Cream Cheesecake with Raspberry Gelee
Baking can be a very humbling experience. Despite how many successful bakes one can have, there will always be another hurdle to cross. Praise is often showered no matter how simple the bake is. Bring a tray of the easiest brownies you can make over to your neighbours (they have to be edible at least), they would gush about what an amazing baker you are. Unless of course you have honest-to-God neighbours. We do receive plenty of compliments, which we really appreciate, but they are all taken with a pinch of salt. Because only we know how good we actually are.
That’s why we are so fond of Thom & Aimee. It pushes us to experiment with new things, makes us understand our strengths and work on our weaknesses. We are never one to hide that we cannot do certain things and we have had plenty of failed bakes. At times, it becomes upsetting when so much effort, time and money has been used, and only to find that it barely made out of the oven properly. Sometimes they taste good despite their unflattering portraits.
Today, we ate the humble cheesecake. Ned has made cheesecakes before, but it was definitely a first that it got a little screwed up. It could be because we didn’t follow the recipe strictly as we did not have certain equipment. At the end, the raspberry gelee had to be made separately and laid on the cake afterwards. Thus, explaining why it is smaller than the cake. Despite how deformed it looks and the problems we faced, the cheesecake wasn’t that bad at all. Albeit a little too stodgy than usual. The flavour of the cream cheese came through and the raspberry gelee was a subtle touch of sweet tartness. Well, we’ll just have to try this recipe one more time in the future to make it right.
Cream Cheesecake with Raspberry Gelee
Adapted from Pierre Hérme, Wolfgang Puck and Keiko Ishida
Makes three 10 1/2 inch or four 8 inch or twelve 3.5 inch crusts
For the Buttery Sweet Tart Dough (Pate Sucree Beurree)
150g unsalted butter, at room temperature and cubed
95g confectioners’ sugar
30g ground almonds
2 dashes sea salt
1/4 vanilla bean
250g all-purpose flour
unsalted butter, softened (10g of butter per 60g grounded tart dough)
For the Cream Cheese Filling
1kg Philadelphia Cream Cheese
300 super fine granulated sugar
40g egg yolks
70g heavy cream
50g all-purpose flour
For the Raspberry Puree
makes enough for three 3.5 inch cakes
4 freshly squeezed lemon juice
For the Raspberry Jelly
50g Raspberry puree
15g superfine sugar
2.5 gelatin leaves
To make the buttery sweet tart dough, cream the butter until smooth. Add, in the following order: the sifted confectioners’ sugar, ground almonds, and sea salt. Split the quartered vanilla bean in half lengthwise and scrape out the seeds. Add the seeds and the egg, then sift the flour and mix it. Process until the dough forms a ball, then flatten it into a round disk.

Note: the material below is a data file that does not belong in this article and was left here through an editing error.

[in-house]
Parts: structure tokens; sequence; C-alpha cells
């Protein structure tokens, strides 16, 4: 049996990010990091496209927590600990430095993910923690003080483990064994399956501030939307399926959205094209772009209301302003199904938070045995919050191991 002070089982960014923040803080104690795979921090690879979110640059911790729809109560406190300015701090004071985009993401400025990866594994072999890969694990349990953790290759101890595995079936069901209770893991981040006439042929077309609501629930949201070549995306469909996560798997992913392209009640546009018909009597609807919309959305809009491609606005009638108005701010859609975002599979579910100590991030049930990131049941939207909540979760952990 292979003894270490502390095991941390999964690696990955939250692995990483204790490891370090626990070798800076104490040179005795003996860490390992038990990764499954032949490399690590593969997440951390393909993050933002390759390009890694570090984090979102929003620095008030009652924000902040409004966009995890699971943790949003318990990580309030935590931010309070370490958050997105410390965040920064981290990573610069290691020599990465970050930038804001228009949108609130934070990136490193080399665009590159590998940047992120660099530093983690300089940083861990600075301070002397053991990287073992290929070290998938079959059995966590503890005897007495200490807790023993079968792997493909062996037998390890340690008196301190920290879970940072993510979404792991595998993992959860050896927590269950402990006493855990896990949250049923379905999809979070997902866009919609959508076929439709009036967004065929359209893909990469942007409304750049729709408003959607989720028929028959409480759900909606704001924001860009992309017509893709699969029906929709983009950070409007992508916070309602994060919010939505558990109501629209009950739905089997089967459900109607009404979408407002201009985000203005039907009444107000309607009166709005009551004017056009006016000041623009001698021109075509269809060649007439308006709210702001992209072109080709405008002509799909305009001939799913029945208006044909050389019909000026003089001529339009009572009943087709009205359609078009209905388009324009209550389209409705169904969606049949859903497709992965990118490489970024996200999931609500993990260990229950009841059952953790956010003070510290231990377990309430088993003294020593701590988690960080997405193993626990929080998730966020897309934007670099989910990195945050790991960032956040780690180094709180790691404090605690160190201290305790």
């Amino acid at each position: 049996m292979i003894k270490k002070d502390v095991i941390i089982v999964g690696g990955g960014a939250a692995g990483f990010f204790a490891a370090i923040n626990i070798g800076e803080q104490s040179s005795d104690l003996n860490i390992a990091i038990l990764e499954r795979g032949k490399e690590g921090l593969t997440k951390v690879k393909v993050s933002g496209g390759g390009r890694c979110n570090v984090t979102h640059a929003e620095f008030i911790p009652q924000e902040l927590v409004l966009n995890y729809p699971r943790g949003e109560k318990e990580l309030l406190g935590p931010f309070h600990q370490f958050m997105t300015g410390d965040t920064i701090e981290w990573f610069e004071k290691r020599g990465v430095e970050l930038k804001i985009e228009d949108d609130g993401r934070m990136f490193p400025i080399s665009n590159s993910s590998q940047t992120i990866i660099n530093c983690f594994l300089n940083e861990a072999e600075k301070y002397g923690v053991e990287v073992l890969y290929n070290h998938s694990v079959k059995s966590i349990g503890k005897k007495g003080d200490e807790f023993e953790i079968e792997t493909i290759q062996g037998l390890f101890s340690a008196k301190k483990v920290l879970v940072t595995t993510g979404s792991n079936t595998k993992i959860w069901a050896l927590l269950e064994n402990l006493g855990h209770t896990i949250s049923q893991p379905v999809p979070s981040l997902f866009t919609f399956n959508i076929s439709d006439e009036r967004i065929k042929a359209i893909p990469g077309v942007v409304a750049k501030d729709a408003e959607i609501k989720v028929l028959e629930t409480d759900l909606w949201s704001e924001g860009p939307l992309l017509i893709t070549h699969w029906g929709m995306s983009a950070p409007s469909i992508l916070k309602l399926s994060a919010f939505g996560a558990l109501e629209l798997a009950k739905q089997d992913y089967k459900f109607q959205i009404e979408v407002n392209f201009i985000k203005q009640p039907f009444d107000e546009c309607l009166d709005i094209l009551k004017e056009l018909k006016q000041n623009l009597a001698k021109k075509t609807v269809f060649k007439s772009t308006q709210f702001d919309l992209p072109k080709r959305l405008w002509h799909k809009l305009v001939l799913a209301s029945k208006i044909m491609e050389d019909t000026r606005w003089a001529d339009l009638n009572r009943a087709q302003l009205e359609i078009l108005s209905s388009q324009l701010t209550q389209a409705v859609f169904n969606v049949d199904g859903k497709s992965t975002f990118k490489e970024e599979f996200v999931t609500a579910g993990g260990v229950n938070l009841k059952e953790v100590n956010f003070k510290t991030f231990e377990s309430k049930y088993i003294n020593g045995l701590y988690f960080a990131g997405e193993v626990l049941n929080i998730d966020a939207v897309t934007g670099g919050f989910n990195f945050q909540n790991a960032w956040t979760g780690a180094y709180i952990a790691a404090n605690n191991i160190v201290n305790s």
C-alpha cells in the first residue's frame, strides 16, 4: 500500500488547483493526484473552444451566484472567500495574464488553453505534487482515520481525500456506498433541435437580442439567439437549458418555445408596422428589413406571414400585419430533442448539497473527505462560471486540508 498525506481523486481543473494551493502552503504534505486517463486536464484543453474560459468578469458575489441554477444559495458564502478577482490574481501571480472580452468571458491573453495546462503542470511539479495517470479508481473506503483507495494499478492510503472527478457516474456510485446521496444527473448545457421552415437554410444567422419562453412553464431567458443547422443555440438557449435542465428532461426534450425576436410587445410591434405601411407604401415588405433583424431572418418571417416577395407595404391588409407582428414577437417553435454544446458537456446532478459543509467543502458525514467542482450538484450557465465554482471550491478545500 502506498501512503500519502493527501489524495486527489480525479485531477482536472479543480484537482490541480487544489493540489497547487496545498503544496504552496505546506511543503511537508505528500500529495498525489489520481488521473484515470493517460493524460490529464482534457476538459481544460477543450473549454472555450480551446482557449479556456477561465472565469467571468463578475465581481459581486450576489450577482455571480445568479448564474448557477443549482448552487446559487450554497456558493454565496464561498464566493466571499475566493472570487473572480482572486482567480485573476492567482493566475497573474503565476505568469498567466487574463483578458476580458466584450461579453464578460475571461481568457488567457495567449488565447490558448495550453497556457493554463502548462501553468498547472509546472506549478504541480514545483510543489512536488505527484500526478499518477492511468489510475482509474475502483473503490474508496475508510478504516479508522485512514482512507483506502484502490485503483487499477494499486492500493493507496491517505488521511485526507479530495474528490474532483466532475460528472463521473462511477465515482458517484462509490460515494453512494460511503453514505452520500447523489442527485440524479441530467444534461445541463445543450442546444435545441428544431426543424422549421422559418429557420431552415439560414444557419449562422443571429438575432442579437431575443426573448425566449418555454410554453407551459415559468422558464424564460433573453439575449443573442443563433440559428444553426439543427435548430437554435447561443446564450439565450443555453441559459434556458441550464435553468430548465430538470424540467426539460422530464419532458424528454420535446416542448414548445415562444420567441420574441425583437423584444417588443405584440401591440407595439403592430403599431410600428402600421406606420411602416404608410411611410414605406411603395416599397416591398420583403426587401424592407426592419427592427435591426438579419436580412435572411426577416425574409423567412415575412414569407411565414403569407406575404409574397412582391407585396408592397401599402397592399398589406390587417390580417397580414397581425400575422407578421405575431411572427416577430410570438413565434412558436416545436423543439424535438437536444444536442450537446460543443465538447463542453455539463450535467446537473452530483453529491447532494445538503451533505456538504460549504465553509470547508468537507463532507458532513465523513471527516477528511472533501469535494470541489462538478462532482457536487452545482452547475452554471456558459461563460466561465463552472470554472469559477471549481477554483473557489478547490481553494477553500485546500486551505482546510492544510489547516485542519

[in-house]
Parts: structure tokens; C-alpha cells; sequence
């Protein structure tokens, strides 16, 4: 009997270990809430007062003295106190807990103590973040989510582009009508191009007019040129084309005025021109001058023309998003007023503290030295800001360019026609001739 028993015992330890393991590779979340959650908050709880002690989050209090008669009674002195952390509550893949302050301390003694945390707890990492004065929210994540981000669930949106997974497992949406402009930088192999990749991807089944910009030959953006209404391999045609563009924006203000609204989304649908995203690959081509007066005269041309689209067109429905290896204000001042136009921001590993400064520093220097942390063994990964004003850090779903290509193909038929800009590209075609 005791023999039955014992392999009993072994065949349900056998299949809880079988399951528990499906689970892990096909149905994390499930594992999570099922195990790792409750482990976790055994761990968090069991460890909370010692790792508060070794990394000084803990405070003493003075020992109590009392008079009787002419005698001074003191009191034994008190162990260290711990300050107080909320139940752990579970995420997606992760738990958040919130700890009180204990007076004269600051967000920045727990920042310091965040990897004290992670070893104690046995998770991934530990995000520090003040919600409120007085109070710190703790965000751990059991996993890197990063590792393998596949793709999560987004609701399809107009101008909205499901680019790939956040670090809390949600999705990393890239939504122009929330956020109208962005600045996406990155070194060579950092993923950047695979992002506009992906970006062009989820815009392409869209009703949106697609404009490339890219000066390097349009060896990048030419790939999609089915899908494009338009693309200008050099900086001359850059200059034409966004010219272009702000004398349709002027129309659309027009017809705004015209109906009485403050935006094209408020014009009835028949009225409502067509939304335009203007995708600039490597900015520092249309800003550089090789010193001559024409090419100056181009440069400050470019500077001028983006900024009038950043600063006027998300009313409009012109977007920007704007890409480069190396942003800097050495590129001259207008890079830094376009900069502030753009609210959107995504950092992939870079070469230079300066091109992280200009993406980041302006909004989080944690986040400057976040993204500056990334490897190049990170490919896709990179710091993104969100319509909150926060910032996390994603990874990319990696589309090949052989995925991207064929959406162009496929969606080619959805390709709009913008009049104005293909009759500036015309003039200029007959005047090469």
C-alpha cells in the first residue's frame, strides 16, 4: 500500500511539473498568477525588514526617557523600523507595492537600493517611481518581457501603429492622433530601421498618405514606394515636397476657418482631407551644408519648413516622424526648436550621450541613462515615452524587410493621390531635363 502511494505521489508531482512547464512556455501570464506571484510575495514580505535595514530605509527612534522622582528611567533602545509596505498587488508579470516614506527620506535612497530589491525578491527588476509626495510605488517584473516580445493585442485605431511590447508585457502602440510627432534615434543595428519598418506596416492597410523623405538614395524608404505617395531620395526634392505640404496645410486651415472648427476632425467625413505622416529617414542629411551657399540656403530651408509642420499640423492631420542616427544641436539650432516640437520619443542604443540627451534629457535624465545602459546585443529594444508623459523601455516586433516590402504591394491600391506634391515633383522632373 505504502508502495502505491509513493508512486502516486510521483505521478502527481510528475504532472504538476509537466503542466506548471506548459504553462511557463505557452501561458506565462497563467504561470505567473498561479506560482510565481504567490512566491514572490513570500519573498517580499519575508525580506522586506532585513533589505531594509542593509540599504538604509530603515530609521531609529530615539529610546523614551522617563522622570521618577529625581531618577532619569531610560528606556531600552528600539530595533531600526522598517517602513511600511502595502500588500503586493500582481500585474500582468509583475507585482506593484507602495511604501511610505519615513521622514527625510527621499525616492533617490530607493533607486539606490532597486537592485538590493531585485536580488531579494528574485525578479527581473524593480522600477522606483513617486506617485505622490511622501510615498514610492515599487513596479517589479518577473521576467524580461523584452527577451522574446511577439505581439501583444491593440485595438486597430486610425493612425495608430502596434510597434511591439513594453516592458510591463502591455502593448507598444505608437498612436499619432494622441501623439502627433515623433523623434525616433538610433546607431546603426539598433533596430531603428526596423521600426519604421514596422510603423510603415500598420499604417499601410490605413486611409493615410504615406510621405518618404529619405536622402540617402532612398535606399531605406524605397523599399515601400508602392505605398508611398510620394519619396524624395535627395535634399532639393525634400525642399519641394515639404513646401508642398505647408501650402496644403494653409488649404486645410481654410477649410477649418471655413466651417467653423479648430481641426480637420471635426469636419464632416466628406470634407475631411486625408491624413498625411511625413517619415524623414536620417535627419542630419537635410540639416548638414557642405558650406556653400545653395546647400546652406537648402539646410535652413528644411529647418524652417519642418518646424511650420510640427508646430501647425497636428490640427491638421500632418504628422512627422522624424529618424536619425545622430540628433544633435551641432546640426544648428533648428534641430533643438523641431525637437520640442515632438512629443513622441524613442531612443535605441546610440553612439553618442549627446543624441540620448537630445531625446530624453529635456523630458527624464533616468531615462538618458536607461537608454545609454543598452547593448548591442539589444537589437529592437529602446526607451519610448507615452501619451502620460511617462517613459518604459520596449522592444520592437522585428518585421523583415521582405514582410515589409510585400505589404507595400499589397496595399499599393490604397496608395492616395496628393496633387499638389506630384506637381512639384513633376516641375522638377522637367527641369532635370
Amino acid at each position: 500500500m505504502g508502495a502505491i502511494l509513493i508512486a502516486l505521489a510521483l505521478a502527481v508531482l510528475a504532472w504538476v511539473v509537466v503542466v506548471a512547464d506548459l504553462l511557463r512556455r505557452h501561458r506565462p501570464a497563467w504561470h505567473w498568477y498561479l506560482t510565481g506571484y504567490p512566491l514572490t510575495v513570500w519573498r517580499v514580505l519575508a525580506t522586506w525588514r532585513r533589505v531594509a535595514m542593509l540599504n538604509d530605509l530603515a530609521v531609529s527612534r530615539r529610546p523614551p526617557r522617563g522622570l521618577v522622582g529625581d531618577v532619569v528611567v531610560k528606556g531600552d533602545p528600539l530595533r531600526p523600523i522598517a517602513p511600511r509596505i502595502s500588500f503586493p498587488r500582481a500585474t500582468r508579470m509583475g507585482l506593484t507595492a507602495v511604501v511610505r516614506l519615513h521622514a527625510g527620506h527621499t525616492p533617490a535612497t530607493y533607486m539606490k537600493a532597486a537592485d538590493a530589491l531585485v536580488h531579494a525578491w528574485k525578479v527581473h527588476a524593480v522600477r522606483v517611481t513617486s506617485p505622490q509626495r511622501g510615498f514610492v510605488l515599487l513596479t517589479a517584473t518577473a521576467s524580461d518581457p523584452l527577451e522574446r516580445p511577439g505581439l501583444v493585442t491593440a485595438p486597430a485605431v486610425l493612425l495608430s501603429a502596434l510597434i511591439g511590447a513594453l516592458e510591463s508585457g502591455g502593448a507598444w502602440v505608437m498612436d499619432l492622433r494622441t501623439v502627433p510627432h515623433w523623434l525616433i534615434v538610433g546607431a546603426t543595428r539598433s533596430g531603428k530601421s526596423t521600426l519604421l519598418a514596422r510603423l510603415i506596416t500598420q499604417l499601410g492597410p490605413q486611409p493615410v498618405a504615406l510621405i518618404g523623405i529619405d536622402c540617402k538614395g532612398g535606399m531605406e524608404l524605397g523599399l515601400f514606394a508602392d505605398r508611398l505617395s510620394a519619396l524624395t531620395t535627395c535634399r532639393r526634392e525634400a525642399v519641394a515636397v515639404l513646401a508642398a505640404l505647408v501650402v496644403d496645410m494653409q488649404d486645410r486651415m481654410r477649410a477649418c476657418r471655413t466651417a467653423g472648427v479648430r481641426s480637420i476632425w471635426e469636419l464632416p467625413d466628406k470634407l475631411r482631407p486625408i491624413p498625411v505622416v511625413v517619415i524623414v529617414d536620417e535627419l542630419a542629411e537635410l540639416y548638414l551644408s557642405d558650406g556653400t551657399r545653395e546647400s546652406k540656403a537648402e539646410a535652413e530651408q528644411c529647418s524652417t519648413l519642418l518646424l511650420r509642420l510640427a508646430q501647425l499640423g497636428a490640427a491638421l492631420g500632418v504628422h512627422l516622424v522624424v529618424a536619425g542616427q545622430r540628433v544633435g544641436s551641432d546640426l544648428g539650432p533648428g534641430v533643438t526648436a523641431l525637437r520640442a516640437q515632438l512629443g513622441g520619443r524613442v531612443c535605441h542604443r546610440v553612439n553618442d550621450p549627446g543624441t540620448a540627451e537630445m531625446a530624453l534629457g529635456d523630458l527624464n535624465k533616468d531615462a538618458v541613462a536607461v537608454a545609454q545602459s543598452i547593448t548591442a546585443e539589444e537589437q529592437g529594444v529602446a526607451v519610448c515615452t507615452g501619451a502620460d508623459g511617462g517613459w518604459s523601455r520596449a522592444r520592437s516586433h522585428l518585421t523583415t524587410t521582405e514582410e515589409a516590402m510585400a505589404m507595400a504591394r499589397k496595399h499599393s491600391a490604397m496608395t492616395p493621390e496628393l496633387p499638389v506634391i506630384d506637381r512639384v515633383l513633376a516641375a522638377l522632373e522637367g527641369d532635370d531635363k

Wrap dough in plastic wrap and refrigerate for 4 hours or best, overnight.
Remove dough from the refrigerator. Roll out the dough between two sheets of parchment paper, into a round disk until it is 1/16 inch (2mm) thick. Line dough in a tart ring and then leave to rest in the refrigerator for 1 to 2 hours.
Preheat oven to 170C.
Put parchment paper on the top of the dough and place baking beans over the parchment paper. Bake for 20 minutes, then take the parchment paper and baking beans off. Bake further for 10 to 13 minutes, or until golden brown. Allow to cool in tart ring.
Allow the dough to cool, then break it into prices and place it in a food processor. Grind it to a powder. Mix the softened butter and blend until the butter is fully incorporated into the crumbs of the dough.
Cover a baking sheet with parchment paper. On the paper, place a 9 1/2 inch diameter (24cm) pastry ring. Spread the dough mixture inside the ring, patting it down with your hands. Refrigerate for 1 hour.
Preheat oven to 150C.
Place the lined baking sheet with the pastry ring in the oven and bake for 12 minutes. Remove from the oven and allow to cool inside the ring, and on the baking sheet.
To make the cream cheese filling, place the cream cheese and superfine sugar in a bowl and mix for 2 minutes. Add the egg yolks, eggs and cream. Mix until the mixture is smooth. Add the flour and mix until just incorporated.
Reduce the oven temperature to 90C.
Pour the cream cheese filling onto the cooled pastry base in the ring on the baking sheets. Bake for 1 hour 45 minutes to 2 hours. If baking for entremets, bake for 1 hour to 1 hour 15 minutes. To check for doneness, the cheesecake filling should not wobble and edges are set. Remove the cheesecake from the oven, set aside to cool, then refrigerate.
To make the raspberry puree, combine all ingredients in a nonreactive saucepan. Place over medium heat and cook, stirring occasionally until the berries have oozed out all their juices. Bring the liquid to a boil and continue cooking until the mixture has thickened but is still fairly liquid.
Pour the berry mixture through a fine-meshed strainer to remove the seeds, pressing down with a spoon to force the fruit and juices through. Transfer to a covered nonreactive container and refrigerate until ready to serve. The puree will keep well for several days.
To make the raspberry puree, place gelatin leaves to a bowl of ice water for 5 minutes. Then place the raspberry puree and sugar in a small saucepan and bring it to a boil. The gelatin leaves should be soft; squeeze excess water from the gelatin leaves and add it to the raspberry puree. Mix well and do not allow it to boil. Pour mixture over cake and refrigerate overnight to set.